Two members of the House of Representatives, Bashir Baballe and Abubakar Chika, have revealed the motives behind holding joint-session of the National Assembly.
The duo said it was not for the interest of the nation but the interests of the presiding officers.
Speaking to DAILY NIGERIAN on phone, Mr Baballe, who represents Ungogo/Minjibir Federal Constituency, Kano, wondered why the lawmakers never found it expedient to call for joint session until after the security details of the President of the Senate and Speaker of the House were partially withdrawn.
“It is baffling that when people are killed in different parts of the country, the leaders of the National Assembly did not deem it right to call for the joint session until when the security details of Saraki and Dogara were withdrawn a couple of days ago.
“The last time joint session was held was when the Senate chamber was intruded by thugs. But no joint session was not convened when communities were intruded and people killed by gunmen.
“They simply convened the session because they have some sinister motives.
“On the issue of humiliation, I will say that ‘he comes to equity must come with clean hands’. What was the crime of Senator Ali Ndume and Rep Abdulmumin Jibrin that they were humiliated and suspended by the leadership of the Senate and House?”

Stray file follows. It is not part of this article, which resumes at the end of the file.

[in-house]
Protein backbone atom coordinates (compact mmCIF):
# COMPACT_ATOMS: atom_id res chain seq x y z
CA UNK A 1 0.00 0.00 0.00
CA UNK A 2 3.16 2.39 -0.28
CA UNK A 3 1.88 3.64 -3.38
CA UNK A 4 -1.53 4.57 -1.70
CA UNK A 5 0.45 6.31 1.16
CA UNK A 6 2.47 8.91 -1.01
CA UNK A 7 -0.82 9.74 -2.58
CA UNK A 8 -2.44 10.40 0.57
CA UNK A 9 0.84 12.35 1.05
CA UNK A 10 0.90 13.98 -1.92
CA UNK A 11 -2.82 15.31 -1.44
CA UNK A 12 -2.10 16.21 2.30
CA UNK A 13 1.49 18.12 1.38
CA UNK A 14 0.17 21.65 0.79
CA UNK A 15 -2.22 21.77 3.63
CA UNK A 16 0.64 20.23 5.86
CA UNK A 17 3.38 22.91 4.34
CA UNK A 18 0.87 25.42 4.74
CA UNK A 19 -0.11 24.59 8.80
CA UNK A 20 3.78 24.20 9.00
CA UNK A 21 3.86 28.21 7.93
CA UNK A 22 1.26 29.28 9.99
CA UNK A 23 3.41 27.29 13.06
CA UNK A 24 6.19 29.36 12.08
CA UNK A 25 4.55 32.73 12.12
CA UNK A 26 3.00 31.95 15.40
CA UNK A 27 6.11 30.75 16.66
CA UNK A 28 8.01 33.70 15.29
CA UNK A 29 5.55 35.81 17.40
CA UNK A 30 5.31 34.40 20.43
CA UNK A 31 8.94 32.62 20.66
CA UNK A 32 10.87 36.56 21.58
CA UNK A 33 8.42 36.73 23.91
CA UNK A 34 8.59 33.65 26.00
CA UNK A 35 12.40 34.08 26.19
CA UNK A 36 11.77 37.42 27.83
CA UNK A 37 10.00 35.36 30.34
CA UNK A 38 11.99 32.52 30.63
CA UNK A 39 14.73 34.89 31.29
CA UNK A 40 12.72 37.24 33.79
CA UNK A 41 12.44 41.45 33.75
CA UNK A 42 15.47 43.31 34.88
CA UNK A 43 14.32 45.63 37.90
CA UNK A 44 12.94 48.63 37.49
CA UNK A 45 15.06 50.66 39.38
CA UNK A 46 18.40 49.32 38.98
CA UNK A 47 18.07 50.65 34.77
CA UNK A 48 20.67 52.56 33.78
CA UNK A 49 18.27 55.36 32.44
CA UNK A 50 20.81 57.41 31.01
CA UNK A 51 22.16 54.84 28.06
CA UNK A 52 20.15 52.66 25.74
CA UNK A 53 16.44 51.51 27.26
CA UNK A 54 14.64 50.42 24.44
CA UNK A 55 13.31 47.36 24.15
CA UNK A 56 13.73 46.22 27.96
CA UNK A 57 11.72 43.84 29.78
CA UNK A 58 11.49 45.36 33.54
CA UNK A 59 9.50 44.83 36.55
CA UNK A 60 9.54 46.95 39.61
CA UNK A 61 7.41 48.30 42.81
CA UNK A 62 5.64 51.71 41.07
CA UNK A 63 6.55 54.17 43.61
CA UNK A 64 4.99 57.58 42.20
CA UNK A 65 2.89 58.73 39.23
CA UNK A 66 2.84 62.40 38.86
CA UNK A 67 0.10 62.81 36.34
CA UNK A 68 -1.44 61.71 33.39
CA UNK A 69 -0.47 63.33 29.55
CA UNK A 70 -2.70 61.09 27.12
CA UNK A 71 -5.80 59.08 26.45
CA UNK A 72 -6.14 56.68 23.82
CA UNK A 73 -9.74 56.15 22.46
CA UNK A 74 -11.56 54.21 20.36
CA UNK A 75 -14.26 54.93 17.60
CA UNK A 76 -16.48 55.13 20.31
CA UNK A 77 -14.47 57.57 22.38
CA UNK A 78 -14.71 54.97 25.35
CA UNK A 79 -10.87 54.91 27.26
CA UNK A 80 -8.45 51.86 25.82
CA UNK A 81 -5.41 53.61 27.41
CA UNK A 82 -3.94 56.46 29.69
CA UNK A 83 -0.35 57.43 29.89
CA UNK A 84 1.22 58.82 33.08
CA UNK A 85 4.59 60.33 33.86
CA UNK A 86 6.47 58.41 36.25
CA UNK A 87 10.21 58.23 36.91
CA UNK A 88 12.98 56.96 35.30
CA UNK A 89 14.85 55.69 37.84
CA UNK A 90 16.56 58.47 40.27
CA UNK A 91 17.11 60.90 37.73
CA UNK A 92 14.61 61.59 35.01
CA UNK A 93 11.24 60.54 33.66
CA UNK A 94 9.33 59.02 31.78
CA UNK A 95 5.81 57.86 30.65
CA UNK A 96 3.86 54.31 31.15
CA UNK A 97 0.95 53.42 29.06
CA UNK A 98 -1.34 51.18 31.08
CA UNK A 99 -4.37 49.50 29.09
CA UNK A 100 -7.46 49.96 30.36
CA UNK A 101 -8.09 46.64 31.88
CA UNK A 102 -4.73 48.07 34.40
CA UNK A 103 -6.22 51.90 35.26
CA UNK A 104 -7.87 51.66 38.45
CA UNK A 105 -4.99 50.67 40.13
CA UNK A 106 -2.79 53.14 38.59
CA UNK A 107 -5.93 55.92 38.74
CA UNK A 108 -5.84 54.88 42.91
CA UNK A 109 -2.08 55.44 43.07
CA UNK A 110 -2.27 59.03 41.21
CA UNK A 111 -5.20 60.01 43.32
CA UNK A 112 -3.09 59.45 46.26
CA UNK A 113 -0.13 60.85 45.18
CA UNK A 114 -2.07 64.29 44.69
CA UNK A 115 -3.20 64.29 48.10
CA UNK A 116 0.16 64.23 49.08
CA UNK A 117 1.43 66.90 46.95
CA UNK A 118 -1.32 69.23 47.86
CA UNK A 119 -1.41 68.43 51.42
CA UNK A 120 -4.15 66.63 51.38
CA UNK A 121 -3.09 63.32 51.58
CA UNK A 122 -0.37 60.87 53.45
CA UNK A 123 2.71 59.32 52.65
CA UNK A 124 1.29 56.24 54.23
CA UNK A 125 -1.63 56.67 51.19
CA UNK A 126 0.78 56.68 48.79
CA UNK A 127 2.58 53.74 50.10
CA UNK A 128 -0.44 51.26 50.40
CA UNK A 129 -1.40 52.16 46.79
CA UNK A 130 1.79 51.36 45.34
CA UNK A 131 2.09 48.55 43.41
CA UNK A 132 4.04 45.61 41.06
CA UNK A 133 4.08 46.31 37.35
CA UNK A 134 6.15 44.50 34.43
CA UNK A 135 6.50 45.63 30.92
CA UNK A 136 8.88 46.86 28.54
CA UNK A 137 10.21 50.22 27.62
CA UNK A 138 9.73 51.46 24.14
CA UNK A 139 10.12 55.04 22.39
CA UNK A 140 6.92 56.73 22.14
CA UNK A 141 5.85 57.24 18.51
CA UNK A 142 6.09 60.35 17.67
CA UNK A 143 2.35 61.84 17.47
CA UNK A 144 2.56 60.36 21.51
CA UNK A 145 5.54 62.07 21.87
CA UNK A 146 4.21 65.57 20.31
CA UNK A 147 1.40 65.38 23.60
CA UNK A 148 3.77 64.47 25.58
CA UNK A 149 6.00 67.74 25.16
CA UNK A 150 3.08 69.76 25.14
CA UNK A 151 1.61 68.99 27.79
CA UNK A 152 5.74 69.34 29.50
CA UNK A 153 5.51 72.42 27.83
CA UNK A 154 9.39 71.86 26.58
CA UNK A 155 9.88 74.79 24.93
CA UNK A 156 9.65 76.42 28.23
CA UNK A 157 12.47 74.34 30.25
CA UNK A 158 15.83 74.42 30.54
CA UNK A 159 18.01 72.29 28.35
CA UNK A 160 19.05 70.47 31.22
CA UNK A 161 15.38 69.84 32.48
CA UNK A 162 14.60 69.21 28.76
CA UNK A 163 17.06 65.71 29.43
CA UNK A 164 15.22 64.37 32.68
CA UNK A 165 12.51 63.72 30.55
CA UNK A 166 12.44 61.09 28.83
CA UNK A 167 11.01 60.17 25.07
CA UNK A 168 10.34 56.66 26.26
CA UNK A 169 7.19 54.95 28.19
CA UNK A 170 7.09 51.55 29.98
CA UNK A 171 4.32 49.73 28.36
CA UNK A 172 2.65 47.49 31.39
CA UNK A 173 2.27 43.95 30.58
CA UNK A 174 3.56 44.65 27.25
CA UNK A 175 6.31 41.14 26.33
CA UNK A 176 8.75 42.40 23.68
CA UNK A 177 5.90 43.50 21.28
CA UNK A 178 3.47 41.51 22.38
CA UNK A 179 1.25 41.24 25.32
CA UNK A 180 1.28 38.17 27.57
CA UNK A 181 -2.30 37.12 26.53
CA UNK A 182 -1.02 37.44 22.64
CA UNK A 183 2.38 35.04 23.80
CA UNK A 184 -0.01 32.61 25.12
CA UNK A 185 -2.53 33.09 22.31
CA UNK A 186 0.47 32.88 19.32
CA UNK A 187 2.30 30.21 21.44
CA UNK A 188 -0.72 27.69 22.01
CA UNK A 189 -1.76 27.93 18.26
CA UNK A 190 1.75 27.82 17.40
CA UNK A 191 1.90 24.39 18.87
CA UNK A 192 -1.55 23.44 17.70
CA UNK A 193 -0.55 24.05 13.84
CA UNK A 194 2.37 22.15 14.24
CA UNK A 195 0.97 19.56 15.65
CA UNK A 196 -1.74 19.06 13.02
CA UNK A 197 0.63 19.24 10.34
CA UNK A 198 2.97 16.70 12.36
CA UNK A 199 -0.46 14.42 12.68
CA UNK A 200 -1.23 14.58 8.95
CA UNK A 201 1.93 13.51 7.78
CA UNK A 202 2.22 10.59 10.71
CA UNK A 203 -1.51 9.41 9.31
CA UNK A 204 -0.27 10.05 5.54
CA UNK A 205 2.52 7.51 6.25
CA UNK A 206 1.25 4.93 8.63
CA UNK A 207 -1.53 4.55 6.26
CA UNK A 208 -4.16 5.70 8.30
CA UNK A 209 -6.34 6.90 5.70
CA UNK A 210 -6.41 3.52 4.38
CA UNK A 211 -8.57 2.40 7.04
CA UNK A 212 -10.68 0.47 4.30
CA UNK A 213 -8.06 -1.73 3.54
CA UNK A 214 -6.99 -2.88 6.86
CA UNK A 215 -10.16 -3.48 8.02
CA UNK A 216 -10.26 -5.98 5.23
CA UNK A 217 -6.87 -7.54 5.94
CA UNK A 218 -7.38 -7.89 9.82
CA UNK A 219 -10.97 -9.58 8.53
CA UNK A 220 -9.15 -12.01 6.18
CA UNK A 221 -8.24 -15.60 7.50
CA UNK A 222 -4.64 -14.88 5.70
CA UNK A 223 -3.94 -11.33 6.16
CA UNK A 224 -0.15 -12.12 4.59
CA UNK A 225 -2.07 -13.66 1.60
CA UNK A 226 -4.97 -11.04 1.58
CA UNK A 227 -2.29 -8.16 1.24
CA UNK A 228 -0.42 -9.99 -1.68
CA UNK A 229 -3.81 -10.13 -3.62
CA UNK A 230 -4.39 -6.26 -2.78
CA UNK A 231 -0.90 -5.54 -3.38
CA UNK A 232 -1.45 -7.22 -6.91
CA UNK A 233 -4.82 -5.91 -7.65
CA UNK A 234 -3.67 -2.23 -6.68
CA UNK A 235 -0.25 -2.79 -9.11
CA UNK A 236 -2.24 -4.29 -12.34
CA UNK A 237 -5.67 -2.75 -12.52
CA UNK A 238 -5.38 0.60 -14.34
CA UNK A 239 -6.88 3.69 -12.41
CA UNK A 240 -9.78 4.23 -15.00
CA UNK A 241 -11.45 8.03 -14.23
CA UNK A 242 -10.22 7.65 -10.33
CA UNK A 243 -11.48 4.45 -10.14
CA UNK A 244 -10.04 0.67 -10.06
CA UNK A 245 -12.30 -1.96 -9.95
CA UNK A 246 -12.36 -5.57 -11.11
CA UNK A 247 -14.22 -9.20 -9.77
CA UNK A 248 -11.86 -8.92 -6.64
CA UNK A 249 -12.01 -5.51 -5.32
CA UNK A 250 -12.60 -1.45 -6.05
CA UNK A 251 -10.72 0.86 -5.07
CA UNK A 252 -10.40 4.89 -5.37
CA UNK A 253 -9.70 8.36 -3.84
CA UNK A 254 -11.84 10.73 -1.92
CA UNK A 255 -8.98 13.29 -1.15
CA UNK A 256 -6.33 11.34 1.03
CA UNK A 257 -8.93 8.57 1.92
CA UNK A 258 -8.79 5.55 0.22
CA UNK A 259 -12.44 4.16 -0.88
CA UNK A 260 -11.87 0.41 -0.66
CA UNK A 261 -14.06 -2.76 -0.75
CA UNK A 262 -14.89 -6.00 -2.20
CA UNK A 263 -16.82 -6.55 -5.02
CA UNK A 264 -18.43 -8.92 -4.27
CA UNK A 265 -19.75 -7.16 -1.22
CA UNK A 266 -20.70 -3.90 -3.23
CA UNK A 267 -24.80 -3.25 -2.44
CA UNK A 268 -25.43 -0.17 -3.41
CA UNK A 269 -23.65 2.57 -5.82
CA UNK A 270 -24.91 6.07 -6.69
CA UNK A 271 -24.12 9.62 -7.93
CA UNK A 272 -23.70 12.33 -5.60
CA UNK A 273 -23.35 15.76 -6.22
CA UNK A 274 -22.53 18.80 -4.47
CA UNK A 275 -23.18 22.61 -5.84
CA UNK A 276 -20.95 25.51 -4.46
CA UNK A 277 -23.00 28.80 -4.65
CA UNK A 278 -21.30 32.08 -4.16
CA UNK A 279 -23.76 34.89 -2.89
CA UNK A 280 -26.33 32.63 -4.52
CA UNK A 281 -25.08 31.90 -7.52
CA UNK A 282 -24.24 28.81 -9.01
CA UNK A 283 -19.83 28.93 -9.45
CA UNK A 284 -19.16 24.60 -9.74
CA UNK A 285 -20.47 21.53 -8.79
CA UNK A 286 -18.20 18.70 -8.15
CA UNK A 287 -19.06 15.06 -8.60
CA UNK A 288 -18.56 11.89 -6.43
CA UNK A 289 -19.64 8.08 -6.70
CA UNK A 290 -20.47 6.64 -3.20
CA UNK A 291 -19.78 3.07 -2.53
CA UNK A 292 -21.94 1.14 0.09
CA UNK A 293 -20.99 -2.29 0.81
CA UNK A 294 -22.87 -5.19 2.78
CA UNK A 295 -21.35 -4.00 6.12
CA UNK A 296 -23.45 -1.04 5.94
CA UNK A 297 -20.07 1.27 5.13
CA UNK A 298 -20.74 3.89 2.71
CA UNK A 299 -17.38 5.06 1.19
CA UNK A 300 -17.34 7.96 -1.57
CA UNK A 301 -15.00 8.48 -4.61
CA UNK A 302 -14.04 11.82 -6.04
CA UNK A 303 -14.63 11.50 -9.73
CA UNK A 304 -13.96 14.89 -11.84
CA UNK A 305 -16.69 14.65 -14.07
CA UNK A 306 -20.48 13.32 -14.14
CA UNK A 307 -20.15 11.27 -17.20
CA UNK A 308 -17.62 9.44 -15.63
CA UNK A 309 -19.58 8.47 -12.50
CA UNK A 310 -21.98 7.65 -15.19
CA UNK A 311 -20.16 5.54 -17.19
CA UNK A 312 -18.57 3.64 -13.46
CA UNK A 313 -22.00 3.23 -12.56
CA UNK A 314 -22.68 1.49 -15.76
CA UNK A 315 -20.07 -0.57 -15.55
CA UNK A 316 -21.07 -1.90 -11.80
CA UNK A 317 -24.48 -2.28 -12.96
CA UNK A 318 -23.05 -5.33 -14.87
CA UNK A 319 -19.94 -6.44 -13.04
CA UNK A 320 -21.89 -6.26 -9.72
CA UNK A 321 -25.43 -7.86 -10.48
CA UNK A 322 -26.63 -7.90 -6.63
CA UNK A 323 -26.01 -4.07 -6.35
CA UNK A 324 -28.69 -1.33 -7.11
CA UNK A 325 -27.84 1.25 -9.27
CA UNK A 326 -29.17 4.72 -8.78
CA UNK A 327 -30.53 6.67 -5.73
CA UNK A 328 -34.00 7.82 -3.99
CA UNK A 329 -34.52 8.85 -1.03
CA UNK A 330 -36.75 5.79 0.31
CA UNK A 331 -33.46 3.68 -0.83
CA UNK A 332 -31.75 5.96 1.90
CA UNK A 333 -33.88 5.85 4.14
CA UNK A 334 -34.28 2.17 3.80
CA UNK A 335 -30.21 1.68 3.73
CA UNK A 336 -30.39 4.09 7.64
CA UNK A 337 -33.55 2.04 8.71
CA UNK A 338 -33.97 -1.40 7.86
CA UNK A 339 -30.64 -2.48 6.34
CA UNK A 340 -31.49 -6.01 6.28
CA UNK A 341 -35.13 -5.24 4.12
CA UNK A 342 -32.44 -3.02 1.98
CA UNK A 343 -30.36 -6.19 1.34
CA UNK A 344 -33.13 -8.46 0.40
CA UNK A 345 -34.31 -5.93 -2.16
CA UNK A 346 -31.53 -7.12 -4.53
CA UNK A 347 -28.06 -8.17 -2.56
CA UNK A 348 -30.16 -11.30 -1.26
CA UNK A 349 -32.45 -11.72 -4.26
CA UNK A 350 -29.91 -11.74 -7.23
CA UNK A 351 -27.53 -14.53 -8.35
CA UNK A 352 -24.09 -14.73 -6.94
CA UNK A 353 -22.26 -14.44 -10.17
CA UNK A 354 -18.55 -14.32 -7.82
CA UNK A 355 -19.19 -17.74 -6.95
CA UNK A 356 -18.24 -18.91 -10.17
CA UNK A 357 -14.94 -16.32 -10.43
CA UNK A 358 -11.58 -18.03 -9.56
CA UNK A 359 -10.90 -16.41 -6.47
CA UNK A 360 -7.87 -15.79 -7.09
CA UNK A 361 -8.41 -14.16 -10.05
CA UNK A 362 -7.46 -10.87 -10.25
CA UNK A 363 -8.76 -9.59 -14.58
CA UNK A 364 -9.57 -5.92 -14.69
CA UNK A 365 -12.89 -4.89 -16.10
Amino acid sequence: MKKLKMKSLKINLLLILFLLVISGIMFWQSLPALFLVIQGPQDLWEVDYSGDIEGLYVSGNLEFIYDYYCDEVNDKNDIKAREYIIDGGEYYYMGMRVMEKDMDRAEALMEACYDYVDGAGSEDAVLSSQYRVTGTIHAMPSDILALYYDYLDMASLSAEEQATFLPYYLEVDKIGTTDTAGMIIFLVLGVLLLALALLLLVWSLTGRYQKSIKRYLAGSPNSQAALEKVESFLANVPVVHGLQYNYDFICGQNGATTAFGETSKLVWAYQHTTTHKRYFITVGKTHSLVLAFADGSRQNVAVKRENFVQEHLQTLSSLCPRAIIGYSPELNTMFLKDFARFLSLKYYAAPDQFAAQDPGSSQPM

Mr Baballe, who is the vice chairman of the House Committee on National Planning, said he raised the issue of insecurity three times on the floor of the House, advising the principal officers of the House to go and meet the president.
“Why didn’t they consider it appropriate to meet the president over insecurity in the country in the past?” Mr Baballe asked.
The lawmaker also fault the National Assembly’s resolution on the Buhari administration’s fight against corruption, arguing that his colleagues facing investigations should rather go and clear their names than cry foul.
“If you are accused of corruption, go and clear your name and stop the blame game,” he said.
Abubakar Chika, who represents Shiroro/Rafi/Munya Federal Constituency, corroborated Mr Baballe’s remarks, saying the National Assembly should stop crying foul and wake to its responsibility.
He faulted passing vote of no confidence on the Inspector General of Police Ibrahim Idris, saying they opposed the move as individual members when it was it was raised in the House.